Russian Teacake Cookies (also known as Sandies and Mexican Wedding Cookies) are a favorite holiday cookie in our home. If we are baking them, it means that Christmas is just around the corner. They are uncomplicated and appealing to kids of all ages, including us. The batter is egg free, encouraging lots of tasting, and the final touch requires a good roll in powder sugar, resulting in a snowy round cookie that resembles a snowman’s mid-section. And, of course, they are finger-licking good. We bake a batch of these each week leading up to the holiday, in part because they are so easy to make, but mostly because they never last long in our home.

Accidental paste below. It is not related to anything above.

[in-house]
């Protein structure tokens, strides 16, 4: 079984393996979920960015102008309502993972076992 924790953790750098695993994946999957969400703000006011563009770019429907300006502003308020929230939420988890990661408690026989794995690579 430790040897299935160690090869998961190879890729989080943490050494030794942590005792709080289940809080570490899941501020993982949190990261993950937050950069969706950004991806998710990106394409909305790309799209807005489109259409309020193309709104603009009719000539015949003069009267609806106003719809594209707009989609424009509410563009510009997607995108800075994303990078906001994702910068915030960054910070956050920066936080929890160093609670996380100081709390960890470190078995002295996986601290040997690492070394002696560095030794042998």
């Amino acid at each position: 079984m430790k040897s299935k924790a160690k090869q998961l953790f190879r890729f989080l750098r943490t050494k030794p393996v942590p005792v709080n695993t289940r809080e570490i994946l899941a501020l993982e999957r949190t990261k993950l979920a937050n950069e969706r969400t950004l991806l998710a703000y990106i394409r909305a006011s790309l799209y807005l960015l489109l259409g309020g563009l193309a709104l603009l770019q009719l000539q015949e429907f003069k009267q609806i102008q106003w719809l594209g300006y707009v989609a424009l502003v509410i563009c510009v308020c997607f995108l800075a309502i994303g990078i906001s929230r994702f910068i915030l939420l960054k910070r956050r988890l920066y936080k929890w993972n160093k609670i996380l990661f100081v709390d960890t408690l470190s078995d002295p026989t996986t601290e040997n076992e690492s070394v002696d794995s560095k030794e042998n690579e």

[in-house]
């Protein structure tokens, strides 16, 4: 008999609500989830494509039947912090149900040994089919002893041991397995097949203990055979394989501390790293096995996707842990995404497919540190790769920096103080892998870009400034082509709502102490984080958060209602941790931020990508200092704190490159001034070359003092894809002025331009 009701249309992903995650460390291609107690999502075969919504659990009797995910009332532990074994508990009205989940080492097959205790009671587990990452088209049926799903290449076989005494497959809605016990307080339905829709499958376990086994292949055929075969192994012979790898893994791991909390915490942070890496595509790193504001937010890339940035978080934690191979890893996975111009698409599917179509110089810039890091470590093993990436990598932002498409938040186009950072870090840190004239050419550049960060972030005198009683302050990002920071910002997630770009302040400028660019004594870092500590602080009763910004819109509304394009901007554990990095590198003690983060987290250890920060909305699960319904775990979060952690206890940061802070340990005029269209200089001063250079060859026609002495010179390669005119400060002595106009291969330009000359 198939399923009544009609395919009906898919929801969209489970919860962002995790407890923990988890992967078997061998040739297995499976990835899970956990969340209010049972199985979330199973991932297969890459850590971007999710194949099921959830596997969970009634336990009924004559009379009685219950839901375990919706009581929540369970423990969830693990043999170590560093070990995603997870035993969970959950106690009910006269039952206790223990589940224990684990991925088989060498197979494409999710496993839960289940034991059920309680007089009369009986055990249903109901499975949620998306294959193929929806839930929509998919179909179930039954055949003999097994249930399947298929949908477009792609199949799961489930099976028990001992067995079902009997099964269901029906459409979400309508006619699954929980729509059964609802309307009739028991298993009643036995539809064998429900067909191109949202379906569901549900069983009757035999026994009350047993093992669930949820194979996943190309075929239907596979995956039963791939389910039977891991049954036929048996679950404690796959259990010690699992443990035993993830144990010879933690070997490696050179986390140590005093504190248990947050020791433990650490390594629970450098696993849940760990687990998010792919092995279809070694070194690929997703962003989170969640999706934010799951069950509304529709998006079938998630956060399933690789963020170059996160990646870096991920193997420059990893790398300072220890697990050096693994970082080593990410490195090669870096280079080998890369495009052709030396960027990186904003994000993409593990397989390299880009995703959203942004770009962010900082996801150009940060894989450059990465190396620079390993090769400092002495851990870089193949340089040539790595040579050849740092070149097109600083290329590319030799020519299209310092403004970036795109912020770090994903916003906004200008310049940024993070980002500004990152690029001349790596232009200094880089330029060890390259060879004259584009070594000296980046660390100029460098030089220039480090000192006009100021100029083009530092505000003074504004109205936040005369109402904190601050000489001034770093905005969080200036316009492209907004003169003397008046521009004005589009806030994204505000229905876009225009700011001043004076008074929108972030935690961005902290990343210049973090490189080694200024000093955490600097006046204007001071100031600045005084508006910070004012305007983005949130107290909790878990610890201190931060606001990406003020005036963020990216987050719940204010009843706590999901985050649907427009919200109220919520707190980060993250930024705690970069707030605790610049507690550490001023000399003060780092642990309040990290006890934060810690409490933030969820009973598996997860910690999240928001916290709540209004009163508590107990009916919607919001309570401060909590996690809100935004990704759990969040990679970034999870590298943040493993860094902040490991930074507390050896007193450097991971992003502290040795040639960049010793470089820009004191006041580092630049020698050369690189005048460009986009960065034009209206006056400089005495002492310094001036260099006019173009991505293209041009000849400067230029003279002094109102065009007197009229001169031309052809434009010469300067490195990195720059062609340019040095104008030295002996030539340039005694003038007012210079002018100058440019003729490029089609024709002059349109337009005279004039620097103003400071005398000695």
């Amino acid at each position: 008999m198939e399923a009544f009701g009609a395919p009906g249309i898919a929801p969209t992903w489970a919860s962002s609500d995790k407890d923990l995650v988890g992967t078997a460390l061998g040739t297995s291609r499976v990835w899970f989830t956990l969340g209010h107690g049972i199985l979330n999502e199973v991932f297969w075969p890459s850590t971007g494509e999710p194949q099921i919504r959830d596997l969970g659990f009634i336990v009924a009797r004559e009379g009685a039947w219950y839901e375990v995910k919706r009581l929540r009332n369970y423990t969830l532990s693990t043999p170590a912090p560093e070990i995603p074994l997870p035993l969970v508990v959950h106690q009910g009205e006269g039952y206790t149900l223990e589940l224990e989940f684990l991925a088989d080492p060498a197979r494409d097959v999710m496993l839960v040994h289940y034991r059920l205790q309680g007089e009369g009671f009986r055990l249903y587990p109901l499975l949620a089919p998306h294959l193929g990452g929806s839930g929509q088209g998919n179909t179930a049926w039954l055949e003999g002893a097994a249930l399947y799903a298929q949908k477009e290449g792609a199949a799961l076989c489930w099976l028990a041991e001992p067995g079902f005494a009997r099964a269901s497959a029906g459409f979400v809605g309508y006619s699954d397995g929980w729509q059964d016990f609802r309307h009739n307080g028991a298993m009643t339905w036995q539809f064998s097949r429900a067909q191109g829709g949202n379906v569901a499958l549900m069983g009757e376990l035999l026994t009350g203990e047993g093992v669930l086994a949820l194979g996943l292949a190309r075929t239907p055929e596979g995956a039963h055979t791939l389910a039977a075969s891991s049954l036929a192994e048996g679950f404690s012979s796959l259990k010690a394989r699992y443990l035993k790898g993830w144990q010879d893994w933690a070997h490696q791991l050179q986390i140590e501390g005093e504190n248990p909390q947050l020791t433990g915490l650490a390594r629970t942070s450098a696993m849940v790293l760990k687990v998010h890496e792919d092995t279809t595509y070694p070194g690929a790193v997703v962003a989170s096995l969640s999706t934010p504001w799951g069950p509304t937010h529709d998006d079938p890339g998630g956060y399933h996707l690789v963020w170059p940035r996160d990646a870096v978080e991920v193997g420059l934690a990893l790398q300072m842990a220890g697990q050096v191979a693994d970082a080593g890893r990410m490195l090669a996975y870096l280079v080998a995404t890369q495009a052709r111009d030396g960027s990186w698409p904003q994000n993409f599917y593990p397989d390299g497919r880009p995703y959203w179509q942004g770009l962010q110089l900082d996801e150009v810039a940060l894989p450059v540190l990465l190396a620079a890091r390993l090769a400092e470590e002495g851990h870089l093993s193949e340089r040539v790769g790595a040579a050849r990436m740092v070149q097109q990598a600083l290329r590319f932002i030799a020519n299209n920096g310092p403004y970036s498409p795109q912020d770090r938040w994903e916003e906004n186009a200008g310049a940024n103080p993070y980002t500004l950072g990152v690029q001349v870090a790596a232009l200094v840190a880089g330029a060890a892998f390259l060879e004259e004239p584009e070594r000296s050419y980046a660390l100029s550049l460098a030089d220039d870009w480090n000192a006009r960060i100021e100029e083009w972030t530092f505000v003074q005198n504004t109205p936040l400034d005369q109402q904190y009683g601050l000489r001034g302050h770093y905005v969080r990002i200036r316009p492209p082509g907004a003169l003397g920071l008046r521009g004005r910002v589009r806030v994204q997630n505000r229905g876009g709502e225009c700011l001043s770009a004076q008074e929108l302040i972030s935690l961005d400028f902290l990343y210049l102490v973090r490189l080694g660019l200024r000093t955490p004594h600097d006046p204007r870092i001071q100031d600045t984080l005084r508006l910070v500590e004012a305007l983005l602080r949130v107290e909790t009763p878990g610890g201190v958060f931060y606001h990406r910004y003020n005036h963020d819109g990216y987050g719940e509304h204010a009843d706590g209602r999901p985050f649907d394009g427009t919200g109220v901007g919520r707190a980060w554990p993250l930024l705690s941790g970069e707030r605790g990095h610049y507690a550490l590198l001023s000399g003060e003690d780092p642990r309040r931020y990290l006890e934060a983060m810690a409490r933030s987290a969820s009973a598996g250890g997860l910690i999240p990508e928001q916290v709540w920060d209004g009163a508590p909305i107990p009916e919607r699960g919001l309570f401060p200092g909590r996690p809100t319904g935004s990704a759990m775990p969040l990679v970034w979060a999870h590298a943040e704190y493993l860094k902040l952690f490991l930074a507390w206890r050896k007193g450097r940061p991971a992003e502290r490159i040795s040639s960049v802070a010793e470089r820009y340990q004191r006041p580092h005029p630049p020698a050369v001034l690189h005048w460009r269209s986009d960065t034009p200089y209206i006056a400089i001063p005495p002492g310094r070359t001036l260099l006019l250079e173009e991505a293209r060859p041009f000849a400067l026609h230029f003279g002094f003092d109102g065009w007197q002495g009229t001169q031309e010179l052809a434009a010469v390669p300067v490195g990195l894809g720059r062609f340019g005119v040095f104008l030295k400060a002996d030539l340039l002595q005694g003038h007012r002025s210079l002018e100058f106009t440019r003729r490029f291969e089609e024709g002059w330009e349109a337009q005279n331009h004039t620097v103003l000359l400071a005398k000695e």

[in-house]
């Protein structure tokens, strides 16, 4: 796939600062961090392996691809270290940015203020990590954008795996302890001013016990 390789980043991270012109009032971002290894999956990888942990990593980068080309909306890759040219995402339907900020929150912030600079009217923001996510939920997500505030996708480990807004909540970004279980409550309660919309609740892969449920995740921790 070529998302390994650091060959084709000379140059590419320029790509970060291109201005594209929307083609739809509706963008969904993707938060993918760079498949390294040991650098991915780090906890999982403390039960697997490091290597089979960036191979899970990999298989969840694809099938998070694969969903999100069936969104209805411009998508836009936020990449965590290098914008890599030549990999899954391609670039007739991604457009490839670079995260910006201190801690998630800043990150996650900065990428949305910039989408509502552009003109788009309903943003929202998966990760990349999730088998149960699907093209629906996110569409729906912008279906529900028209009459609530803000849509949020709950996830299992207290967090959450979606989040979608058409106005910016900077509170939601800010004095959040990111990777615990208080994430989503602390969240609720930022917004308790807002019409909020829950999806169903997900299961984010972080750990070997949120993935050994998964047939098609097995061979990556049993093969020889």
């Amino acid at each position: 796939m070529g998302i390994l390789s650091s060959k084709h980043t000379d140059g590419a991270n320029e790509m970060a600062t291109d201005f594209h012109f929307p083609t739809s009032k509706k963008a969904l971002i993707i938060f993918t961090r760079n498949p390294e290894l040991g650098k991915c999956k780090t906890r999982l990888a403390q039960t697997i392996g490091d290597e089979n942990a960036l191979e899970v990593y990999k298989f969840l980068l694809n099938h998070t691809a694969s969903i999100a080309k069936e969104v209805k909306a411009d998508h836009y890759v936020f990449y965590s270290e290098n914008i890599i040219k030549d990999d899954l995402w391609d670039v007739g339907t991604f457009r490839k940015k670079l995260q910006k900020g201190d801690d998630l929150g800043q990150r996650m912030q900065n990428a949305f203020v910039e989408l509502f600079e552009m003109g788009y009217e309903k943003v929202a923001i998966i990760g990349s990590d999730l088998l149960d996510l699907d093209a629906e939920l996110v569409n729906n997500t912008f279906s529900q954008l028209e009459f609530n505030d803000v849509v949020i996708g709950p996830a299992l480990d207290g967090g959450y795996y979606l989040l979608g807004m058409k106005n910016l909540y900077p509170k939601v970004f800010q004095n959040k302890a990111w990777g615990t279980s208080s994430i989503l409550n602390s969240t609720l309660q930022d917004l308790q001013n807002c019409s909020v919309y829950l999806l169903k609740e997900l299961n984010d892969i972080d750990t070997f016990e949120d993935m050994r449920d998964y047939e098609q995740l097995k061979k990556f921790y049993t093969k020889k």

Russian Teacake Cookies a.k.a. Sandies
adapted from Betty Crocker’s Cooky Book

Makes about 36.

1 cup unsalted butter, room temperature
1/2 cup sifted confectioner’s sugar
1 teaspoon vanilla extract
2 1/4 cup all-purpose flour
1/2 teaspoon salt
3/4 cup finely chopped toasted almonds
Additional confectioner’s sugar for rolling

Mix butter and sugar in bowl of electric mixer until lightened in color and fluffy, 3 minutes.  Mix in vanilla. Stir flour and salt together in a medium bowl.  Add flour to butter and mix to combine.  Stir in nuts.  Chill dough at least 1 hour.
Preheat oven to 400 F. (200 C.) Roll dough in 1 inch balls.  Place on parchment lined baking sheets.  Bake until firm, but not brown, 10-12 minutes.  Remove from oven and cool slightly.  Roll in additional confectioner’s sugar.  Place on tray and cool completely. Roll in sugar again.